Bank admits impairment charges will continue to rise

Danske Bank has said that impairment charges are likely to continue increasing at its Irish operations for the next two years and could reach €942m between now and the end of 2014.

In an outlook statement on its banking operations here, which have been trading as National Irish Bank (NIB), the Danish group said: “The Irish economy shows no prospect of material improvement over the next couple of years. The domestic property market remains weak, and the decline in property prices is expected to continue and result in additional impairment charges against the Irish loan book.”

It expects to recognise impairments in Ireland of between 5m-7m DKK (Danish Krone) between now and the end of 2014 (the top end of that scale equating to €942m) before levels “reach a normalised level” in 2015.

Yesterday also saw the publication of first-quarter results at Danske. On a group-wide basis, it posted a 27% increase in profits before tax and impairment charges were accounted for, to €740m; but those impairments were up from €381m to €527m.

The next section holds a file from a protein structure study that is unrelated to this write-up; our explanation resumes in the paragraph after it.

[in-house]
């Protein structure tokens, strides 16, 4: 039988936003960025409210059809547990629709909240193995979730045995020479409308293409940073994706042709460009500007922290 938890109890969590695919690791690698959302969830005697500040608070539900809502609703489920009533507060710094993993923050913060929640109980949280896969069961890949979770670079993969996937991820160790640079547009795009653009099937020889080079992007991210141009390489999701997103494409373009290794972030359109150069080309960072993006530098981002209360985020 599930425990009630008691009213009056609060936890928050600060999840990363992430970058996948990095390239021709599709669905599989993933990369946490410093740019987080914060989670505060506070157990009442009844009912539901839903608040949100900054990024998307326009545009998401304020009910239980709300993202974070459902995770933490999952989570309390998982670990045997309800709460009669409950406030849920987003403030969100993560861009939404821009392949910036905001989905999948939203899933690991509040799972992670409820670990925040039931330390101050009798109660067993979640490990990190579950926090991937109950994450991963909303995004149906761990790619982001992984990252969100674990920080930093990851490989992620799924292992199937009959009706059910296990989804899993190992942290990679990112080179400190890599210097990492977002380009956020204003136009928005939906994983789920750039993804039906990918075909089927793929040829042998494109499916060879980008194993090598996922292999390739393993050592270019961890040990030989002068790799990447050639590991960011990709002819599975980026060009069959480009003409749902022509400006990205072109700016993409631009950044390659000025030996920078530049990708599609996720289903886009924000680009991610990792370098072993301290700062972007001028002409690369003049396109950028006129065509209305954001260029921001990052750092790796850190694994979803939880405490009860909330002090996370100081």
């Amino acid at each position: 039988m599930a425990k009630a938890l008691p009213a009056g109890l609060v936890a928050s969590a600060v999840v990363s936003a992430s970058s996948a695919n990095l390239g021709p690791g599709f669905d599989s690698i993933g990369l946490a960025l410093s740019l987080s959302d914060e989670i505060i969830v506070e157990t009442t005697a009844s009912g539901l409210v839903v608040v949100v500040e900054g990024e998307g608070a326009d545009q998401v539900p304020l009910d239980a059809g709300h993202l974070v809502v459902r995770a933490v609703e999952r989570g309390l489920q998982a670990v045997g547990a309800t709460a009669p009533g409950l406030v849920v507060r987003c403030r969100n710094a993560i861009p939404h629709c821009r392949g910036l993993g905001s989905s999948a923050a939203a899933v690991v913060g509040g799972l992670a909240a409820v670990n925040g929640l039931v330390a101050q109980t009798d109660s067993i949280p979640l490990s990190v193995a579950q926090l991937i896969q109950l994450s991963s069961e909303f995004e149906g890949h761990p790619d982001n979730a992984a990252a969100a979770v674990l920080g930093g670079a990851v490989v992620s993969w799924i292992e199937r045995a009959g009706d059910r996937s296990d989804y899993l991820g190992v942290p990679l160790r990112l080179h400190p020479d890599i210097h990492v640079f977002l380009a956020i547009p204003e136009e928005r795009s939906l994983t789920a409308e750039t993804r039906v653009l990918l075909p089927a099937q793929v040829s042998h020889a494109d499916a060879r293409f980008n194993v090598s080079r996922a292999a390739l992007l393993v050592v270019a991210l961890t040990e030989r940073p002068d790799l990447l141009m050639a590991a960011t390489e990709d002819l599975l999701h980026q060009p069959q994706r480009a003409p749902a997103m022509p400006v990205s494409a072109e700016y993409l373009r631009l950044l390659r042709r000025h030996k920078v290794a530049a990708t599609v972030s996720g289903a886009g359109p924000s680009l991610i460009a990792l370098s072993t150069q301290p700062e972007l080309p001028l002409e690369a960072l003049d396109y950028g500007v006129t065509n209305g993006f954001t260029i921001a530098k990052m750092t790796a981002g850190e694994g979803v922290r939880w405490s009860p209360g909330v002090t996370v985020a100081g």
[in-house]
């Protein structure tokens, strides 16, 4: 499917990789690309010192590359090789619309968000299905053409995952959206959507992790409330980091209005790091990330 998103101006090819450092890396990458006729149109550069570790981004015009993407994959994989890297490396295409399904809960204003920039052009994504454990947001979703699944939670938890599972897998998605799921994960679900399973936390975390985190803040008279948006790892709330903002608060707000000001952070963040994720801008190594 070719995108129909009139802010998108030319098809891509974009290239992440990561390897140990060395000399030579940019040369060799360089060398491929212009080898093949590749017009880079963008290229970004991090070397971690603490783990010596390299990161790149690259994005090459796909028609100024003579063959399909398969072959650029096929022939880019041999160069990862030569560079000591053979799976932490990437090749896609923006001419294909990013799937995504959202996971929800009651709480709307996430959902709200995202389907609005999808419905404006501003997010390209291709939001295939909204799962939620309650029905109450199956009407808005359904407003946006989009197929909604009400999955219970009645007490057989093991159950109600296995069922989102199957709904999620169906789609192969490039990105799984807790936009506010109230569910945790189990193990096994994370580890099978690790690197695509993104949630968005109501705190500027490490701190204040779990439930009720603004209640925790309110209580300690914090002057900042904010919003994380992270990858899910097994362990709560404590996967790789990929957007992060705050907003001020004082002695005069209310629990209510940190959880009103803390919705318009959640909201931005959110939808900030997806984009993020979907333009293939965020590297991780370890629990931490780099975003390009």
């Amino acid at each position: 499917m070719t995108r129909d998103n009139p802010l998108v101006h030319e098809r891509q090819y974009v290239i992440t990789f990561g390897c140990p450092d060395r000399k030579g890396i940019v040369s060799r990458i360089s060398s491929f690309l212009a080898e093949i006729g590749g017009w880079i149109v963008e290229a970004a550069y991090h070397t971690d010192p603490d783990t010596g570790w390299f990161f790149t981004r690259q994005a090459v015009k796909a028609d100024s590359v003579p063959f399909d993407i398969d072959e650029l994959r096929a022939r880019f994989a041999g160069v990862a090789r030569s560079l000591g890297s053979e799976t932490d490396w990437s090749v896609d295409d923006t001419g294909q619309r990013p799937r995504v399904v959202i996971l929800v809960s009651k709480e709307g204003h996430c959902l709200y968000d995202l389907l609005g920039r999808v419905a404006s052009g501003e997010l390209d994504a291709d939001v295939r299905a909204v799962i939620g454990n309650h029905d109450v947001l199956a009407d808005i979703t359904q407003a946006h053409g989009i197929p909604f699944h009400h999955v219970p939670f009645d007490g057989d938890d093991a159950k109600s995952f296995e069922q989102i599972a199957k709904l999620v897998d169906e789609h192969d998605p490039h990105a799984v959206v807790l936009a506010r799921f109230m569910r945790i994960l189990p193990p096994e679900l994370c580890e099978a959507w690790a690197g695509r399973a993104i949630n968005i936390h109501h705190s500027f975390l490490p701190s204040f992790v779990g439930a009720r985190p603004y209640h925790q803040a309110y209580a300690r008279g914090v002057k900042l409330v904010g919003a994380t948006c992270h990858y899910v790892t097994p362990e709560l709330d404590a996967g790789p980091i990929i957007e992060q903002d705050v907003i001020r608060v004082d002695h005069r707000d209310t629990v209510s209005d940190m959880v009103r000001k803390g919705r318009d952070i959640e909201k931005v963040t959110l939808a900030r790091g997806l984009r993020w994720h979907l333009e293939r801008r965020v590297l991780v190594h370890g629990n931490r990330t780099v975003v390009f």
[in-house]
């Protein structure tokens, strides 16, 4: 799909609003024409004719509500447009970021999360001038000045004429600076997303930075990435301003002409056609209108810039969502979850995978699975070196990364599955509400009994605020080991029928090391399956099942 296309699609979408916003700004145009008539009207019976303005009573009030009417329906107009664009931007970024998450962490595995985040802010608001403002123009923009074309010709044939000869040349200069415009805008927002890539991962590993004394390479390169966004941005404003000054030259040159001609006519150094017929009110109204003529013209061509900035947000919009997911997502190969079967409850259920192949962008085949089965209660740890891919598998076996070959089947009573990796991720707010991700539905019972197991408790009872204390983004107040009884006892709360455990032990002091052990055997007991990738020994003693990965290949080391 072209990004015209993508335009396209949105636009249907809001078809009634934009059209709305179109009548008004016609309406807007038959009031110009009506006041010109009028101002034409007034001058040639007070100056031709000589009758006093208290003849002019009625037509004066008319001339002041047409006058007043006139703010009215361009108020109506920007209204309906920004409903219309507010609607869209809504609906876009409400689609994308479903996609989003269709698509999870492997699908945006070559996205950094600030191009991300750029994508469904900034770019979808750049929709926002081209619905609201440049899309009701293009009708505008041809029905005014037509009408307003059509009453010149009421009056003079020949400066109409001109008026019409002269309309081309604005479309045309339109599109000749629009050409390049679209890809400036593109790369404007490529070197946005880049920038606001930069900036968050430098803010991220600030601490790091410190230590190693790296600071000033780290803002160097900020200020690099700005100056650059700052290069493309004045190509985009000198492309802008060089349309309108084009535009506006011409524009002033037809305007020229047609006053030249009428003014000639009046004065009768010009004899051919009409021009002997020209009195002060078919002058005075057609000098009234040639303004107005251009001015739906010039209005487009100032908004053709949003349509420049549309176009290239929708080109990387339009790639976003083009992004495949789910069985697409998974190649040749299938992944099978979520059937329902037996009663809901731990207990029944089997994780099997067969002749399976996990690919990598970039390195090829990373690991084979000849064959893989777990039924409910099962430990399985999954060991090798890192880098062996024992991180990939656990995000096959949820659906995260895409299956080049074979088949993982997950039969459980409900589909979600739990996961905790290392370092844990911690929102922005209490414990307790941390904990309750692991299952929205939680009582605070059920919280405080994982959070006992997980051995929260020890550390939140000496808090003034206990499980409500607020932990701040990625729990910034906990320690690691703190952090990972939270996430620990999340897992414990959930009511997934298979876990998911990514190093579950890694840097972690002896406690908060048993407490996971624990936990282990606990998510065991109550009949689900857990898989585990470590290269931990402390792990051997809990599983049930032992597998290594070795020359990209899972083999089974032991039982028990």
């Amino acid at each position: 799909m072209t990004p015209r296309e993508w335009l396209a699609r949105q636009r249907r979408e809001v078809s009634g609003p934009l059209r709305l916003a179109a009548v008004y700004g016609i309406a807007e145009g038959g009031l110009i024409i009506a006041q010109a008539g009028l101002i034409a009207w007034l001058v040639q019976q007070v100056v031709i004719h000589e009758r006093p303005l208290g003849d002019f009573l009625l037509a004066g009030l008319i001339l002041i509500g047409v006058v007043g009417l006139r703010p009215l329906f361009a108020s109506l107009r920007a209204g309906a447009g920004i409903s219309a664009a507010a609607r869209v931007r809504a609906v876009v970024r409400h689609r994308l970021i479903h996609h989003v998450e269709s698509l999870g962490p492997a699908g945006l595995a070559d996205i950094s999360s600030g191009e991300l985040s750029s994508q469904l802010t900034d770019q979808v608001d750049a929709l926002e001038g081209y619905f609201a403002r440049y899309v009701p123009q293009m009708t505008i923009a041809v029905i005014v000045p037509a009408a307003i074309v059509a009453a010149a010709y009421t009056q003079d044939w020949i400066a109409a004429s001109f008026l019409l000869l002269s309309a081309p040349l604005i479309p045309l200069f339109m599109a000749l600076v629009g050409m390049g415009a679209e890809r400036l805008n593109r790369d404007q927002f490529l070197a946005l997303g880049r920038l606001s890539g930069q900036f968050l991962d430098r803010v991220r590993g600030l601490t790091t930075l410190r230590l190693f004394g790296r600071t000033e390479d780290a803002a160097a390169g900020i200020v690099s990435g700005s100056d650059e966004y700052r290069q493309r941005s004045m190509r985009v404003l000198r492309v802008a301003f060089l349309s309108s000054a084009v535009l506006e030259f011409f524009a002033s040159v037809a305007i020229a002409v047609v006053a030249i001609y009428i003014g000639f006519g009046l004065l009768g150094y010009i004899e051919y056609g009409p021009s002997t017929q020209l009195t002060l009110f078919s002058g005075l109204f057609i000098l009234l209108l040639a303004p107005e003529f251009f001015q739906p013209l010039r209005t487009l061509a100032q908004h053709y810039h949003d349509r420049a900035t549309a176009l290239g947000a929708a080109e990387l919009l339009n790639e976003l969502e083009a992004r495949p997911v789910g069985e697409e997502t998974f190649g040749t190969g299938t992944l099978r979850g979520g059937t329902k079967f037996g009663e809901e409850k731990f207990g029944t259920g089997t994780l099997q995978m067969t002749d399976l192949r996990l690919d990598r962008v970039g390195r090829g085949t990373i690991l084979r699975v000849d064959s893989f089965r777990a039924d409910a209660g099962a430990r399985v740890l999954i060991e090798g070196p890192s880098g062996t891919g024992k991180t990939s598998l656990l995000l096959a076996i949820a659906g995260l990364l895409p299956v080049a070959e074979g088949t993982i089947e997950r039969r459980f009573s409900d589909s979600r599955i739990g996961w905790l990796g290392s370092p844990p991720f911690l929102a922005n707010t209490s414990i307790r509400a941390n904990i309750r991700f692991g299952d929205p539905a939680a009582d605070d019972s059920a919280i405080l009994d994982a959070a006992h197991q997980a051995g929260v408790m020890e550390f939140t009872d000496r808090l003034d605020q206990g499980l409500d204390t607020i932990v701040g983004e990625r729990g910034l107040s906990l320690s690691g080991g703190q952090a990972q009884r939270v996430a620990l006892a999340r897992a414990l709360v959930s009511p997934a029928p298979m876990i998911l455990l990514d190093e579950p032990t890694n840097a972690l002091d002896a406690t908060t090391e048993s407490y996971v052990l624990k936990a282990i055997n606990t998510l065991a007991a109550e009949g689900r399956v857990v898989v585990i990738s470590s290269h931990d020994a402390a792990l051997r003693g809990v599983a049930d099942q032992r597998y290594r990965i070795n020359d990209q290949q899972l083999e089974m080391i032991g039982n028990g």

NIB, meanwhile, saw a 3% year-on-year rise in operating profit to €11m, but its first quarter impairment charge jumped from €172m to €195.2m.

Pre-tax losses at National Irish, for the three months, amounted to €184.3m; compared with €161.4m at the same period last year.

NIB’s outgoing chief executive Andrew Healy

said the first-quarter performance had been in line with expectations, given the continuing tough economic conditions and ongoing stagnation in the property market. He said the Irish business has seen “solid growth” in corporate and private banking markets.

Elsewhere, Belgian banking group KBC reported a smaller than estimated drop in first-quarter profits, falling year-on-year from €821m to €380m.


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